Imposing the penalty of dismissal held reasonable under the circumstances
2014 NY Slip Op 03064, Appellate Division, Fourth Department
A former New York State Trooper [Former], commenced a CPLR Article 78 proceeding seeking to annul the Superintendent's determination finding him guilty of misconduct or, in the alternative, to vacate the penalty of dismissal. Former contended that the determination is not supported by substantial evidence and that the penalty is shocking to one's sense of fairness.
The charges against Former alleged that he knew of certain illegal activities and did not take proper police action to stop them; that he knowingly frequented an establishment where violations of the law existed; that he provided false information during the internal investigation; and that, by his conduct, he brought discredit to the Division of State Police.
The Hearing Board found Former guilty of all of the charges filed against him but one. The Superintendent accepted the findings and recommendations of the Hearing Board and dismissed Former from the Division of State Police.
The standard of review for the Appellate Divisions and the Court of Appeals in such cases is whether there was substantial evidence to support the Hearing Officer's decision" Rejecting Former’s contention to the contrary, the Appellate Division concluded that, we conclude that the Superintendent’s determination was supported by substantial evidence.
Although Former denied having any knowledge of the illegal activities alleged, there was substantial evidence establishing the contrary, i.e., that he was aware of those activities. Further, said the court, Former gave numerous inconsistent statements regarding whether he knew certain facts and evaded answering basic questions. The Appellate Division concluded that the Hearing Board properly determined that such evidence is indicative of a consciousness of guilt.
The Appellate Division explained that although a different finding would not have been unreasonable, "where [, as here,] substantial evidence exists' to support a decision being reviewed by the courts, that determination must be sustained, irrespective of whether a similar quantum of evidence is available to support other varying conclusions' "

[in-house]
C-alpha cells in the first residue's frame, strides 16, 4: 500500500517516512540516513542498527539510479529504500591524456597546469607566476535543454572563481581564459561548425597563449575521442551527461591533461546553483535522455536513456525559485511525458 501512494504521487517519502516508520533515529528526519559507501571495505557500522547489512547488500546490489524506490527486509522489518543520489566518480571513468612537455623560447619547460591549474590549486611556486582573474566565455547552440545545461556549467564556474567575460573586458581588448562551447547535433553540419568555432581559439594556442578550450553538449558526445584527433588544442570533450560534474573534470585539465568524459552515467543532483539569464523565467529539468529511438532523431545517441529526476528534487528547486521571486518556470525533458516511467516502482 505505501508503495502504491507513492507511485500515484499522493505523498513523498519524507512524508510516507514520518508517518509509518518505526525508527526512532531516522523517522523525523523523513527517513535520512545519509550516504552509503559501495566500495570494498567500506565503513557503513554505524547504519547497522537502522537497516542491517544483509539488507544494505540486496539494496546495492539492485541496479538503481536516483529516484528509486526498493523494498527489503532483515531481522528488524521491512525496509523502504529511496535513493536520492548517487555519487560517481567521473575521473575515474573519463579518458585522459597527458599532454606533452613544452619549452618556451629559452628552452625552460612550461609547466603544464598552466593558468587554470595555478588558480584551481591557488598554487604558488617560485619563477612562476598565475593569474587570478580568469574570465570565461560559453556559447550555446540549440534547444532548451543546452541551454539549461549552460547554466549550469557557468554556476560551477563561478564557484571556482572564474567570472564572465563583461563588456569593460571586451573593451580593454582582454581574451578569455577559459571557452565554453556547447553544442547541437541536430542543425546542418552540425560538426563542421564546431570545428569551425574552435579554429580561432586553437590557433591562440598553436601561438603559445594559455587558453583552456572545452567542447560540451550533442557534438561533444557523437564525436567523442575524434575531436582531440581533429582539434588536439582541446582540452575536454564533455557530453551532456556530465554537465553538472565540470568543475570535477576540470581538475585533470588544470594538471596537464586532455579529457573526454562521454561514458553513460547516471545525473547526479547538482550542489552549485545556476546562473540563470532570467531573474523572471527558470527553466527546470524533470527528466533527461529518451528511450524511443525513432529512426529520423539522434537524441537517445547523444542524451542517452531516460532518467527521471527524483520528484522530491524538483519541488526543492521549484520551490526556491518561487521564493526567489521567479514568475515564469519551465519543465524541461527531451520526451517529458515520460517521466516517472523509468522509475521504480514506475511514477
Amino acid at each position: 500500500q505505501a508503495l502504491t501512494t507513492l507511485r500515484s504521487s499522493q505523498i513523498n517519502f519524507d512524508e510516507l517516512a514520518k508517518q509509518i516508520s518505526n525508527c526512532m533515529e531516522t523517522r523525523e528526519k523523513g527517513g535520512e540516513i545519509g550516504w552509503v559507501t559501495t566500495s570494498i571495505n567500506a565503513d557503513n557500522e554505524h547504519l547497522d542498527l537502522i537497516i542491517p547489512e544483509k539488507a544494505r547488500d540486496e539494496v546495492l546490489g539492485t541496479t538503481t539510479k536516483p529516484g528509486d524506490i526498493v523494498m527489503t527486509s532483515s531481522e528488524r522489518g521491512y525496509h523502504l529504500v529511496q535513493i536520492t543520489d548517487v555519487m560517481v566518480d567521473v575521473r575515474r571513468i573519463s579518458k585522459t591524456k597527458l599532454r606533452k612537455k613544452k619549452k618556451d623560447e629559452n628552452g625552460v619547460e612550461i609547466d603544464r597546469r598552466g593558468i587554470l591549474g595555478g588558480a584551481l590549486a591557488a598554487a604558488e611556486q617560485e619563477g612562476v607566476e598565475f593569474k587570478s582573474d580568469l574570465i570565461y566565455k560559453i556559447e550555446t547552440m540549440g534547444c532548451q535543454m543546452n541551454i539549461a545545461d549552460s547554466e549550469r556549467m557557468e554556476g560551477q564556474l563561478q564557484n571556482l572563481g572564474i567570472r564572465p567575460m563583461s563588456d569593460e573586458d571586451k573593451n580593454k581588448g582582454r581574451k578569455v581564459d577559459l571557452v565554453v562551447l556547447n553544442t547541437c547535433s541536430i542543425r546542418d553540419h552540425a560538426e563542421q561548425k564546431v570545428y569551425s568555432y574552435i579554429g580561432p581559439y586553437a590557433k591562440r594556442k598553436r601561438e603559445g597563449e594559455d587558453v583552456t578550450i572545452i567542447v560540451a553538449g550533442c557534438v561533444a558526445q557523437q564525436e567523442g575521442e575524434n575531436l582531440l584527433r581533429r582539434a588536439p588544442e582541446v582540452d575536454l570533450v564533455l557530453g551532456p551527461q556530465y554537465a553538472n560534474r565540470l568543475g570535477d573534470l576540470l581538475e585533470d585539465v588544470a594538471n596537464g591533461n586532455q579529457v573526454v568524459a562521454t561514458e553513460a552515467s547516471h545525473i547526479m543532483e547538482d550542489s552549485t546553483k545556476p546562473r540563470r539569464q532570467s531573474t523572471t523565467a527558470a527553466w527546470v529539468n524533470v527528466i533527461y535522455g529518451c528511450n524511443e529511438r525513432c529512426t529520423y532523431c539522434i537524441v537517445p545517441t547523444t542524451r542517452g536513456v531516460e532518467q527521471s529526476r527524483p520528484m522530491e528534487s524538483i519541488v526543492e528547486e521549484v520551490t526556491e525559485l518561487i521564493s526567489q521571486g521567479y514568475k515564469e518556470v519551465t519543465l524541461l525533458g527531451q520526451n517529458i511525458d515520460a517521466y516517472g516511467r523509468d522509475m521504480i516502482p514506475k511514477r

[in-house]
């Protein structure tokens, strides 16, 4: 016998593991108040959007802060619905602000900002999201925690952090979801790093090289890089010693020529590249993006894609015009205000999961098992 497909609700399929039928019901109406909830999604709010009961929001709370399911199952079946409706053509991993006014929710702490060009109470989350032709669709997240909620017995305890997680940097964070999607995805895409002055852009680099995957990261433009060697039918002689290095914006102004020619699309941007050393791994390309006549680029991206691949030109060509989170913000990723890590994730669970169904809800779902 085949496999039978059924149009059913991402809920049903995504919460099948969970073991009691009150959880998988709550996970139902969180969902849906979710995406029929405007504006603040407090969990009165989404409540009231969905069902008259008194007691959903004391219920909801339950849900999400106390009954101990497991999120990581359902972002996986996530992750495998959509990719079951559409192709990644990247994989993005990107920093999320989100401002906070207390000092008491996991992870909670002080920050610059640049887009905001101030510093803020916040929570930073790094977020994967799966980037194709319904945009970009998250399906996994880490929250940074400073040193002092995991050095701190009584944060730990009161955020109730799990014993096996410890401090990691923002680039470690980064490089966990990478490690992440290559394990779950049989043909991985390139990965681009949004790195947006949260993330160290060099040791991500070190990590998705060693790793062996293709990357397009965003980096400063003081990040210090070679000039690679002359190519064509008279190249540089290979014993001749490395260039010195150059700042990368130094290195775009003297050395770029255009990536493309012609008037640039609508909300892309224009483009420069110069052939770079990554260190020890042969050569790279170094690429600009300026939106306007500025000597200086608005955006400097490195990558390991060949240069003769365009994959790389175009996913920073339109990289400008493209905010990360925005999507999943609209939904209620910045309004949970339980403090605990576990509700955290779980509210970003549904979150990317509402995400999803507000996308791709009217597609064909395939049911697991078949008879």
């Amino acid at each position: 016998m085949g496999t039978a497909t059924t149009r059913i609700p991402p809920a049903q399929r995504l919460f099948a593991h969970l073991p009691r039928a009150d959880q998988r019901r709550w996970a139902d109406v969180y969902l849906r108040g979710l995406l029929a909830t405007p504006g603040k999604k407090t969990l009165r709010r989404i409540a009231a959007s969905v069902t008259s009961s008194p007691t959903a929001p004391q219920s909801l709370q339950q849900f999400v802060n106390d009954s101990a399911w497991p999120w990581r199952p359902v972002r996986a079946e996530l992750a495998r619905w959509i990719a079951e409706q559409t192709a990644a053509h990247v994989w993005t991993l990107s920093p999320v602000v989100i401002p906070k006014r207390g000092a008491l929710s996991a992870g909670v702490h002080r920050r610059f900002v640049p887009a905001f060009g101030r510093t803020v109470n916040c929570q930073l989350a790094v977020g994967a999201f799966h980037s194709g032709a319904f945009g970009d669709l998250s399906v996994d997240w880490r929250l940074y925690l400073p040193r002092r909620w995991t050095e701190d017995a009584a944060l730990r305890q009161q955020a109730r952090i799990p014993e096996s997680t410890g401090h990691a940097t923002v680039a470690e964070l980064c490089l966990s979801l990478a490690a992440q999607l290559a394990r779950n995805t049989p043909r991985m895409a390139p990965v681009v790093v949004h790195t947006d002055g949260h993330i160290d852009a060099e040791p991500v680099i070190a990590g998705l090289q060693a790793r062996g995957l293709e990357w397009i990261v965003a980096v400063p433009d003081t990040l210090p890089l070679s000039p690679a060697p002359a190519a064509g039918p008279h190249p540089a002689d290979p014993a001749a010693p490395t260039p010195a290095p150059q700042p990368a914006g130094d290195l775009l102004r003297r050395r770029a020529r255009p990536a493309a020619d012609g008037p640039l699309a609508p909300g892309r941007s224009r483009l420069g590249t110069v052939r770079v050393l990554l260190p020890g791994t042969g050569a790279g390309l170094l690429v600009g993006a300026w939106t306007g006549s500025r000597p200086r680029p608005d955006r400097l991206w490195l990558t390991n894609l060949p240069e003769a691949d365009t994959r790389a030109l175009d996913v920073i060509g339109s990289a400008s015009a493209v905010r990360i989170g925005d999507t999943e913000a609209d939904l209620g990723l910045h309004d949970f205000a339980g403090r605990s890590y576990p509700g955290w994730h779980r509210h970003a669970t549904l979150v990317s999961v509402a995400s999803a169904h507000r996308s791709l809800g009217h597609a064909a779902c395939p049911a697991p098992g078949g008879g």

Turning to the penalty imposed, dismissal from the Division, the court said that it did not agree with Former that the penalty of dismissal is shocking to one's sense of fairness. "Judicial review of an administrative penalty is limited to whether the measure or mode of penalty or discipline imposed constitutes an abuse of discretion as a matter of law . . . and a penalty must be upheld unless it is so disproportionate to the offense as to be shocking to one's sense of fairness,' thus constituting an abuse of discretion as a matter of law."
Further, said the court, "[i]n matters concerning police discipline, great leeway' must be accorded to the [Superintendent's] determinations concerning the appropriate punishment, for it is the [Superintendent], not the courts, who is accountable to the public for the integrity of the [Division of State Police]," citing Kelly, 96 NY2d 32 among other decisions.
Given the nature of the offenses, the "higher standard of fitness and character [that] pertains to police officers," Former's evasive conduct and his refusal to accept any responsibility for his conduct, the Appellate Division concluded that the penalty of dismissal does not shock one's sense of fairness.
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